Maryland and 33 Other States Have Reached Tentative Agreement of Over $438.5 Million With JUUL Labs

by MCS Staff

Press release from the office of Maryland Attorney General Brian E. Frosh: Maryland Attorney General Brian Frosh today announced a tentative agreement in principle of over $438.5 million between JUUL Labs and 34 states and territories that would resolve an investigation into the e-cigarette manufacturer’s marketing and sales practices. In addition to the financial terms, the settlement would force JUUL to comply with a series of injunctive terms restricting their marketing and sales practices.

While there is no signed agreement with the company, Maryland could receive over $13 million from the settlement.
“Marketing nicotine to children is flat out dangerous. It puts kids at risk for a lifetime of addiction,” said Attorney General Frosh. “We hope that this settlement, once finalized, will stop JUUL’s harmful sales practices.”

JUUL was, until recently, the dominant player in the vaping market. The attorneys general contend that JUUL rose to this position by willfully engaging in an advertising campaign that appealed to youth, even though its e-cigarettes are both illegal for them to purchase and are unhealthy for youth to use. The attorneys general allege that JUUL relentlessly marketed to underage users with launch parties, advertisements using young and trendy-looking models, social media posts, and free samples. It sold its product in flavors known to be appealing to underage users. The attorneys general further allege that, to preserve its young customer base, JUUL relied on age verification techniques that it knew were ineffective.

The attorneys general allege that JUUL’s original packaging was misleading in that it did not clearly disclose that it contained nicotine and implied that it contained a lower concentration of nicotine than it actually did. The attorneys general also allege that consumers were misled to believe that consuming one JUUL pod was the equivalent of smoking one pack of combustible cigarettes. The attorneys general further allege that the company misrepresented that its product was a smoking cessation device when it lacked FDA approval to make such claims.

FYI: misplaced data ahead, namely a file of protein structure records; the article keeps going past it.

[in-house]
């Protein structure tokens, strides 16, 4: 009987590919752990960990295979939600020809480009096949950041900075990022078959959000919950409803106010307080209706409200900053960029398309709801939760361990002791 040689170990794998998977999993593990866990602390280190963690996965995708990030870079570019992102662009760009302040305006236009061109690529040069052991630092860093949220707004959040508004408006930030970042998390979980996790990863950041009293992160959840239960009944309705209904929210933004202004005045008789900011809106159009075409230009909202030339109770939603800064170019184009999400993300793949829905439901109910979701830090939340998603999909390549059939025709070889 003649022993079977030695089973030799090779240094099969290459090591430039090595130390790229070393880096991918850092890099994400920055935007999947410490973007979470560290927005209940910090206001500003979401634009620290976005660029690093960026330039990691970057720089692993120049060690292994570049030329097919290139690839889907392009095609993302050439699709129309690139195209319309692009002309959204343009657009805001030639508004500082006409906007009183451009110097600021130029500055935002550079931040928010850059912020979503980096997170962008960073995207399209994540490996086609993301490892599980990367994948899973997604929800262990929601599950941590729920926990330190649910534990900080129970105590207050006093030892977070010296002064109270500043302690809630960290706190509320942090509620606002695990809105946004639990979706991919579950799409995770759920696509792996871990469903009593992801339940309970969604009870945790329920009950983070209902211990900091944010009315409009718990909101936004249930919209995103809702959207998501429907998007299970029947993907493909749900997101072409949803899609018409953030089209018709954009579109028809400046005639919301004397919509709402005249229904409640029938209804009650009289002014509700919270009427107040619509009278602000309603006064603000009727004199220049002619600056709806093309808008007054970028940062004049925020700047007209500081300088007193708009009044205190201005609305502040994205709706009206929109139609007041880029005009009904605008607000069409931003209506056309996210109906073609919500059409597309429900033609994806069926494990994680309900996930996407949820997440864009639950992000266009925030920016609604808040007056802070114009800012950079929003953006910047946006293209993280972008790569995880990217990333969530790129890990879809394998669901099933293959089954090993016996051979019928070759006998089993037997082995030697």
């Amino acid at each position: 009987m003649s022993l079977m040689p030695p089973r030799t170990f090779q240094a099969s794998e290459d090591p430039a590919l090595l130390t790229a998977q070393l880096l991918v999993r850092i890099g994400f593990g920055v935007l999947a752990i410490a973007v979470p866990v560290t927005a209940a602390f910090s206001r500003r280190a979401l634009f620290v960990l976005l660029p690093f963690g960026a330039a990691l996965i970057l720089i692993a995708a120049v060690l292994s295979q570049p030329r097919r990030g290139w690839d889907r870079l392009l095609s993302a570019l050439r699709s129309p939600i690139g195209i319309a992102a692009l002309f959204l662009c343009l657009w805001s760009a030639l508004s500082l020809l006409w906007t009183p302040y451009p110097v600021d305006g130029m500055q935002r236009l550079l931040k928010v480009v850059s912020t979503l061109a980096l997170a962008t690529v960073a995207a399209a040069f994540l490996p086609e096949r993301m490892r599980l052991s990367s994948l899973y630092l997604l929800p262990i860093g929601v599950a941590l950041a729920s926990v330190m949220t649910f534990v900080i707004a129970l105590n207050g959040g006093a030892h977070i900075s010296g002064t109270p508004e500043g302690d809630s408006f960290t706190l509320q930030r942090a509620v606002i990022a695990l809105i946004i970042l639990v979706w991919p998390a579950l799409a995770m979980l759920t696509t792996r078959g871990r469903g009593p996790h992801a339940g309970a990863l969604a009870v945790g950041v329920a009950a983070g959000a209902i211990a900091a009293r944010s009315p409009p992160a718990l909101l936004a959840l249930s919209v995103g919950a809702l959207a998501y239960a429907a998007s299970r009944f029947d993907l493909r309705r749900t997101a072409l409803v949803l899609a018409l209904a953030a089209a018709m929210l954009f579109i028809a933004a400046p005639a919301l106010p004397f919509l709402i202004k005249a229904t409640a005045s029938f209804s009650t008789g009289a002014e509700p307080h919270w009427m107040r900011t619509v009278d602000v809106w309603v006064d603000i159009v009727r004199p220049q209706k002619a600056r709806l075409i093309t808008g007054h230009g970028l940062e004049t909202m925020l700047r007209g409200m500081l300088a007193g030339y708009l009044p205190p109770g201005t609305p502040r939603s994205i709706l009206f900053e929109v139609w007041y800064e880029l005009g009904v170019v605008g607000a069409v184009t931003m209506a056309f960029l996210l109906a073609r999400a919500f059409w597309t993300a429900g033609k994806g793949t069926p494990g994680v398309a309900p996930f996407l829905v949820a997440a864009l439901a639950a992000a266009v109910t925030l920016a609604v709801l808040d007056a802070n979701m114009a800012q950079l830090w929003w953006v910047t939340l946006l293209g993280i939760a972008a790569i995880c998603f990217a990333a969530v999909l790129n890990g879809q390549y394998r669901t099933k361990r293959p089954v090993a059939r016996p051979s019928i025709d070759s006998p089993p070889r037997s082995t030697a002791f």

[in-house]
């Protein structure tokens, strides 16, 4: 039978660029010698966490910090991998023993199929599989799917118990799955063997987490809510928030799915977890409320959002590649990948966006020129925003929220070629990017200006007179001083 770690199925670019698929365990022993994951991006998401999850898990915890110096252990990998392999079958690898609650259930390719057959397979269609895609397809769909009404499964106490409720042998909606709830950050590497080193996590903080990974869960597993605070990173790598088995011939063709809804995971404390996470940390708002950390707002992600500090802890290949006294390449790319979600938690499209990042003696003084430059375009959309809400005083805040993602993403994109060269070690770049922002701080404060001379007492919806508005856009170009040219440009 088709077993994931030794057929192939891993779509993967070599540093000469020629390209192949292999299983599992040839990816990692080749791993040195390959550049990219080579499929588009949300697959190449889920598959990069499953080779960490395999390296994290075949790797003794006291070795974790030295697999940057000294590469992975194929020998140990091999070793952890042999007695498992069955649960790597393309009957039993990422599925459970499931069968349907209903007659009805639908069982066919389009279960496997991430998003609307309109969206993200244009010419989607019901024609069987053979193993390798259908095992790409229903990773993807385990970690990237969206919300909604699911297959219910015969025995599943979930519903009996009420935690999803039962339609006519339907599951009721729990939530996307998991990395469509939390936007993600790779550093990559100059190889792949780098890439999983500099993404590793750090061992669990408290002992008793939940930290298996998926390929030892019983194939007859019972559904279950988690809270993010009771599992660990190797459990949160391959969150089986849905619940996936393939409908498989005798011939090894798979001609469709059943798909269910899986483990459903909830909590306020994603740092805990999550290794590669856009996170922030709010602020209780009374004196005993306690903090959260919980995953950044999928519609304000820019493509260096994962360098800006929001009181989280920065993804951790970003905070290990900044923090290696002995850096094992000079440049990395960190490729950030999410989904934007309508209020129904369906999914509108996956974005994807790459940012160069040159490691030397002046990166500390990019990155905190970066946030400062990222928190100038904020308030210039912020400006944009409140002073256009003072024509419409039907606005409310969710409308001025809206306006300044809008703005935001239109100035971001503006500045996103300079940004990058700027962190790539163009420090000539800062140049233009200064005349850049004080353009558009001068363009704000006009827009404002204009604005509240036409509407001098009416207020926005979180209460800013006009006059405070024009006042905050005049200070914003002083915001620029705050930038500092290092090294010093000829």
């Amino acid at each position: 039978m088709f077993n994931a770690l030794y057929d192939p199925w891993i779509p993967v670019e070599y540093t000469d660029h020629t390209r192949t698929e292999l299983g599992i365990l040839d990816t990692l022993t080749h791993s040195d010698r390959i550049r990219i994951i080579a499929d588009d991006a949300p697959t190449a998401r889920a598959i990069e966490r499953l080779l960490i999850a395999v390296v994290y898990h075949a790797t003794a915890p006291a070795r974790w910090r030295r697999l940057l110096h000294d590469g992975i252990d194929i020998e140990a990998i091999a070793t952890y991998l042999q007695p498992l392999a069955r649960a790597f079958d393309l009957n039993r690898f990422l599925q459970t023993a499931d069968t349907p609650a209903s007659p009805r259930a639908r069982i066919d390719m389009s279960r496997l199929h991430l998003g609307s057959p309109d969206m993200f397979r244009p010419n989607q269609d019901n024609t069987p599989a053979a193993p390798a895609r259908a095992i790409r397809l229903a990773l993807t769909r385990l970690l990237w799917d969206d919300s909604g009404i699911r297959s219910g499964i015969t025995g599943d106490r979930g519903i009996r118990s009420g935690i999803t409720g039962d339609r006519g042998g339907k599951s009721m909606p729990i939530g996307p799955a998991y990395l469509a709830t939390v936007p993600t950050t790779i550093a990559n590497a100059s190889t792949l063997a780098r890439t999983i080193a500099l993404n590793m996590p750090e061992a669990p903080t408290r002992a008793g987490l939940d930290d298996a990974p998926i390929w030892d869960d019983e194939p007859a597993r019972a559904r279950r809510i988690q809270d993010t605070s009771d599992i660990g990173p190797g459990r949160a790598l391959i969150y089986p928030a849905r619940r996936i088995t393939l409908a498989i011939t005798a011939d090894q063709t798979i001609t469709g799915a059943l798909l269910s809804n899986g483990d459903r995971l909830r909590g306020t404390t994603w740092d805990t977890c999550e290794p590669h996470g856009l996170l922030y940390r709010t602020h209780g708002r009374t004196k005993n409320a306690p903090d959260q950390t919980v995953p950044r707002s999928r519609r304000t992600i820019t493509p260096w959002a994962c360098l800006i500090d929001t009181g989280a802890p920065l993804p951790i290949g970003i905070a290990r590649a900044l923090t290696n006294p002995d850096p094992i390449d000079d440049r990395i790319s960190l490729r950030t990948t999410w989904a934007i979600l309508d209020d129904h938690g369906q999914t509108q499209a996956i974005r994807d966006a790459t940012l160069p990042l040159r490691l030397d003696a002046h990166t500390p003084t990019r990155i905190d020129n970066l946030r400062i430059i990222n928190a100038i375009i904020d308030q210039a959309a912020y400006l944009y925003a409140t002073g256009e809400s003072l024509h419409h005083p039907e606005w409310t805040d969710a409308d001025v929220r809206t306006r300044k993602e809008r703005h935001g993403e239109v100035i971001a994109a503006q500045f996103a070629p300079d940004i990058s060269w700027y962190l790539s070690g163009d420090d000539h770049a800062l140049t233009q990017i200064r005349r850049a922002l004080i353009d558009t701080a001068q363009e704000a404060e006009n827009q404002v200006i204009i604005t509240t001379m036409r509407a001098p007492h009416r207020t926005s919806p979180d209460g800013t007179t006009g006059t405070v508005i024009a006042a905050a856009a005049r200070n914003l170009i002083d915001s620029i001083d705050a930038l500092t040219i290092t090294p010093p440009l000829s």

The states and territories are in the process of finalizing settlement documents. The $438.5 million would be paid out over a period of five to nine years, with the amounts paid increasing the longer the company takes to make the payments. If JUUL chooses to extend the payment period up to nine years, the final settlement would reach over $476.6 million.

As part of the tentative settlement, JUUL would agree to refrain from:
• Youth marketing;
• Operating or directly funding youth education programs;
• Depicting persons under age 35 in any marketing;
• Using cartoons in any marketing;
• Selling flavors not approved by the FDA;
• Comparing the amount of nicotine in its products with other e-cigarettes or cigarettes in
its advertising unless authorized by FDA;
• Making statements about nicotine content in marketing materials without disclosing the
specific nicotine content of the product, unless the FDA requires a different disclosure;
• Advertising on billboards;
• Using outdoor advertising near a school;
• Using paid influencers to promote on any social media platform; and
• Direct-to-consumer ads unless consumers are age-verified.
Also, as part of the tentative settlement, JUUL would agree to refrain from the following conduct for six years:
• Paid product placement intended for the public and outside of adult-only facilities;
• Sale of brand name merchandise;
• Allowing access to websites without age verification on the landing page;
• Paid sponsorships for use of its brand name outside of adult-only facilities;
• Advertising in outlets unless at least 85 percent of the audience is adult;
• Public transportation advertising;
• Social media advertising (other than testimonials by individuals over the age of 35 on
certain channels, with no unauthorized health claims); and
• Providing free samples.
The proposed agreement would also include sales and distribution restrictions, including where the product may be displayed/accessed in stores, online sales limits, retail sales limits, age verification on all sales, and a retail compliance check protocol.


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